Don’t Try and Start Your Own Events

I hope to convince you that Collin Wynter wasn’t crazy but rather a genius for his solo dancing during the Sasquatch music festival in 2009.

If you haven’t seen the viral video of Collin dancing wild at the Sasquatch music festival, here’s a reminder.

What started as one guy dancing by himself became a massive movement fully embraced by everyone. Every leader, community, movement, or brand would LOVE to have this happen to their thing. But most fail, except Collin Wynter from Calgary, Canada. 

The question, then, is, who was the leader of this contagious event? 

The most obvious answer is to pick Person #1, Collin! If Collin had never started dancing in the first place, the movement would never have happened. Someone has to start it, and Collin took a leap of sanity, went out there, and danced his heart out. Sure, he looked a little… a lot… funny. Sure, people were looking at him and laughing. But had he never risked it, the moment would’ve never happened.

How often have you felt like Collin while trying to get something going in your team, organization, or community?

When I ask that question during one of my programs, almost every hand goes up. Leaders often have to put themselves into situations where they look a little different and silly. All in the name of getting something going. It can be embarrassing, scary, and even disheartening because no one shows up to your event even after you put all the effort in.

What if I told you there is a better way? Let’s see if maybe being Person #1 isn’t the best option.

What about Person #2? Person #2 joins Collin and starts dancing. He looks like he’s having a good time, and it’s great to see Person #1 even embrace his new buddy. But there’s a moment with Person #2 where he turns back around to his friends, points, and starts laughing. As if his friends said, “I double dog dare you to go dance with that crazy guy down there.”

Person #2 gets points for showing up but loses points for not being there for the right reasons.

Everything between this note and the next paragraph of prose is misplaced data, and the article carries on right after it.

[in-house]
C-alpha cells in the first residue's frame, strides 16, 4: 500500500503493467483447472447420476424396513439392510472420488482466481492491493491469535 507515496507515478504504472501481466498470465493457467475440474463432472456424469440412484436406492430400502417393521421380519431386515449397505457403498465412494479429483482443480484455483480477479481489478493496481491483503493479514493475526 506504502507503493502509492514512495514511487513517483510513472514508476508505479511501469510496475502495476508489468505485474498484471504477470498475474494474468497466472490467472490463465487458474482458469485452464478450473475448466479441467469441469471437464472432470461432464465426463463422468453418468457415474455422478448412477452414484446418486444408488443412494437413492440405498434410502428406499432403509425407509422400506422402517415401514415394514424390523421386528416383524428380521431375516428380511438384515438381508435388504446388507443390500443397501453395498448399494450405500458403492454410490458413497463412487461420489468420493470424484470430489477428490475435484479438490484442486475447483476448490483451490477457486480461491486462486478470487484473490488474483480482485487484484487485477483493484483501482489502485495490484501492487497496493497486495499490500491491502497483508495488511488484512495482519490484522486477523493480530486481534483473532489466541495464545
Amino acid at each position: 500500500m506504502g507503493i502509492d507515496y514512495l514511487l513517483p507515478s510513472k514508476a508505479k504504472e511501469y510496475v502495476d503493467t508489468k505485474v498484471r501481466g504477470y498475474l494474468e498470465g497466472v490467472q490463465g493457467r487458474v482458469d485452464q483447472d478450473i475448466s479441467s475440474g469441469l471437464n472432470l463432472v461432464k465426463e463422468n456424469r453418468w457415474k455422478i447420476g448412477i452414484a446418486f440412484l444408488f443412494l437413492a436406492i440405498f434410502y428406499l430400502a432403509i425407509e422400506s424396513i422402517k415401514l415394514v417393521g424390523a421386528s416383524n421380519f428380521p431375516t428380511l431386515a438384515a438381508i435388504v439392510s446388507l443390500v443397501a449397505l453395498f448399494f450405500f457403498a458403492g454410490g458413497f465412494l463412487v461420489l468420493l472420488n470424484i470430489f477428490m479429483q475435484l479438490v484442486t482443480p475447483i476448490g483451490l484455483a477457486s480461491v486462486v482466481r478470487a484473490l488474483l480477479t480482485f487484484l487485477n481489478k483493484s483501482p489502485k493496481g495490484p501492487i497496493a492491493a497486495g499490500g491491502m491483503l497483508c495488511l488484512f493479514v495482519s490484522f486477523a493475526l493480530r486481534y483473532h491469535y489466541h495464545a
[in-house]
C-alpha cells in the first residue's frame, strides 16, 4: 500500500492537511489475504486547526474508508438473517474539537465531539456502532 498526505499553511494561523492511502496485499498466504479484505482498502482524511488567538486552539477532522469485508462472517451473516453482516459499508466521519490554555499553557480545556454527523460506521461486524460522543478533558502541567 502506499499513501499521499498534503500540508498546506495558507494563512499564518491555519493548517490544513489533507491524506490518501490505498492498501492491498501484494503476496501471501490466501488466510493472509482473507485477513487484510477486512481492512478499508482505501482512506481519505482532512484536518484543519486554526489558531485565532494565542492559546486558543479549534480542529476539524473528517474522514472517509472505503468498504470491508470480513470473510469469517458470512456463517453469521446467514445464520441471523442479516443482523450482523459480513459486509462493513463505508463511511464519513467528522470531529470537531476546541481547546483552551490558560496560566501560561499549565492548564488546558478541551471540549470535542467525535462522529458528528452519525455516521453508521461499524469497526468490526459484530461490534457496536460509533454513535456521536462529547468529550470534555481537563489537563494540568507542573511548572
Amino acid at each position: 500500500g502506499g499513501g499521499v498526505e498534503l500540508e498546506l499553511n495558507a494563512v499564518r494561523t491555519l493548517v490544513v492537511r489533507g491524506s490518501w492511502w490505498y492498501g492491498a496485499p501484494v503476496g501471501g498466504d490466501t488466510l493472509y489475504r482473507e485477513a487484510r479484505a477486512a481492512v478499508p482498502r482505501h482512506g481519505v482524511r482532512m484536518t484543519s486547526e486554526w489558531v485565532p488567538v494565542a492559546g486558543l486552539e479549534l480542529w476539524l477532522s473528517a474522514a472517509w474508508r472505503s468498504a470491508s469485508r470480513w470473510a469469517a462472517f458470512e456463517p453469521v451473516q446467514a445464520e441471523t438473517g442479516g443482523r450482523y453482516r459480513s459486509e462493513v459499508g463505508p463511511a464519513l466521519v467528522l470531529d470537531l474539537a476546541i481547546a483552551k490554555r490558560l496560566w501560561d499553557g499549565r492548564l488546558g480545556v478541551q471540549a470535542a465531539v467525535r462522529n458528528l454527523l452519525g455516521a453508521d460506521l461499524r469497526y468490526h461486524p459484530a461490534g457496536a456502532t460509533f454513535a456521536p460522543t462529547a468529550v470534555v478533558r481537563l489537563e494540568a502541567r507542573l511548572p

What about Person #3? Person #3 shows up, dances, and, by all accounts, seems to be there to genuinely help the movement grow. 

As leaders, we usually spend all our time being Person #1. We develop the idea and do everything possible to get other people to join us. Sometimes, we look silly, embarrassing, and even a little crazy.

What if instead of being Person #1, we focused on being Person #2 or #3?

A core principle of Dance Floor Theory is more friends equals more fun, and the dance will last longer. As leaders, we should spend much time building social connections with the people in our teams, organizations, and communities.

There is an added benefit to this beyond just building social capital.

While leaders connect with their people, they will most likely hear about what their members are doing and are passionate about.

What if, instead of trying to start our own parade and getting people to join us, we found parades that were already in motion and used our resources as a leader to help make them successful? 

In other words, instead of trying to start your own event and getting your members to join you, look for things your members are already doing and help them expand it to the larger community.

Let them be Person #1. Let them be silly, wild, and maybe a little crazy about their passion. And then you slip in as the cool, confident leader as Person #2 or #3 to help them out.

Liked what you've read? Share it with your friends


This website uses cookies to ensure you get the best experience on our website.